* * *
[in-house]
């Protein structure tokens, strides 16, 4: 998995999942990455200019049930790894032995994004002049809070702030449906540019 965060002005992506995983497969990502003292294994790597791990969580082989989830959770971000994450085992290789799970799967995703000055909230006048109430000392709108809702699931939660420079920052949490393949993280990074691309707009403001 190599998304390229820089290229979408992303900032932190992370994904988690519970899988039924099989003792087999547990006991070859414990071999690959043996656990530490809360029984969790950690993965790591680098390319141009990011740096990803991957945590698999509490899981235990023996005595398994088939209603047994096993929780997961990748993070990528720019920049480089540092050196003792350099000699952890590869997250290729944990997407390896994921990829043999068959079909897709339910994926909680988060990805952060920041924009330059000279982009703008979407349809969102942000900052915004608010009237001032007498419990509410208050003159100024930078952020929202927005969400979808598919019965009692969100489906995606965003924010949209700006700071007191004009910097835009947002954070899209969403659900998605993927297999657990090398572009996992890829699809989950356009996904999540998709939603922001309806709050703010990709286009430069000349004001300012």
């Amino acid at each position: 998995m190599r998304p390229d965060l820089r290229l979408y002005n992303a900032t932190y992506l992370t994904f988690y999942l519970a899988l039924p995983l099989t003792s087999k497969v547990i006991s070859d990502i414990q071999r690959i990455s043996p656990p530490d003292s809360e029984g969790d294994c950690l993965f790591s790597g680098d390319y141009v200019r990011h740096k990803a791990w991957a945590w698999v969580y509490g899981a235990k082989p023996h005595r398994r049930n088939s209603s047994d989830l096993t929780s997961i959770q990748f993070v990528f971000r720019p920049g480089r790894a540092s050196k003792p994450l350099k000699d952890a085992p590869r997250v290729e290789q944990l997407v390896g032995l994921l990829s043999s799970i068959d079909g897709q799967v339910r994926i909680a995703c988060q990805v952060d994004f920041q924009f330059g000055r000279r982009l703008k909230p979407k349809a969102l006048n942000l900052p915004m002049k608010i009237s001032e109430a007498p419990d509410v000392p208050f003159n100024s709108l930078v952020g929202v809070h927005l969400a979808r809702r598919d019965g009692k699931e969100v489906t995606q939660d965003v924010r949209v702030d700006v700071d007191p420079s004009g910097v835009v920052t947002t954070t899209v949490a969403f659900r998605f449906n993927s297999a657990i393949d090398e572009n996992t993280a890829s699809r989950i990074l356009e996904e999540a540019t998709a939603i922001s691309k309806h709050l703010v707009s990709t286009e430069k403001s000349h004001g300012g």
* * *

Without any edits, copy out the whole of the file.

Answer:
[in-house]
């Protein structure tokens, strides 16, 4: 998995999942990455200019049930790894032995994004002049809070702030449906540019 965060002005992506995983497969990502003292294994790597791990969580082989989830959770971000994450085992290789799970799967995703000055909230006048109430000392709108809702699931939660420079920052949490393949993280990074691309707009403001 190599998304390229820089290229979408992303900032932190992370994904988690519970899988039924099989003792087999547990006991070859414990071999690959043996656990530490809360029984969790950690993965790591680098390319141009990011740096990803991957945590698999509490899981235990023996005595398994088939209603047994096993929780997961990748993070990528720019920049480089540092050196003792350099000699952890590869997250290729944990997407390896994921990829043999068959079909897709339910994926909680988060990805952060920041924009330059000279982009703008979407349809969102942000900052915004608010009237001032007498419990509410208050003159100024930078952020929202927005969400979808598919019965009692969100489906995606965003924010949209700006700071007191004009910097835009947002954070899209969403659900998605993927297999657990090398572009996992890829699809989950356009996904999540998709939603922001309806709050703010990709286009430069000349004001300012």
């Amino acid at each position: 998995m190599r998304p390229d965060l820089r290229l979408y002005n992303a900032t932190y992506l992370t994904f988690y999942l519970a899988l039924p995983l099989t003792s087999k497969v547990i006991s070859d990502i414990q071999r690959i990455s043996p656990p530490d003292s809360e029984g969790d294994c950690l993965f790591s790597g680098d390319y141009v200019r990011h740096k990803a791990w991957a945590w698999v969580y509490g899981a235990k082989p023996h005595r398994r049930n088939s209603s047994d989830l096993t929780s997961i959770q990748f993070v990528f971000r720019p920049g480089r790894a540092s050196k003792p994450l350099k000699d952890a085992p590869r997250v290729e290789q944990l997407v390896g032995l994921l990829s043999s799970i068959d079909g897709q799967v339910r994926i909680a995703c988060q990805v952060d994004f920041q924009f330059g000055r000279r982009l703008k909230p979407k349809a969102l006048n942000l900052p915004m002049k608010i009237s001032e109430a007498p419990d509410v000392p208050f003159n100024s709108l930078v952020g929202v809070h927005l969400a979808r809702r598919d019965g009692k699931e969100v489906t995606q939660d965003v924010r949209v702030d700006v700071d007191p420079s004009g910097v835009v920052t947002t954070t899209v949490a969403f659900r998605f449906n993927s297999a657990i393949d090398e572009n996992t993280a890829s699809r989950i990074l356009e996904e999540a540019t998709a939603i922001s691309k309806h709050l703010v707009s990709t286009e430069k403001s000349h004001g300012g």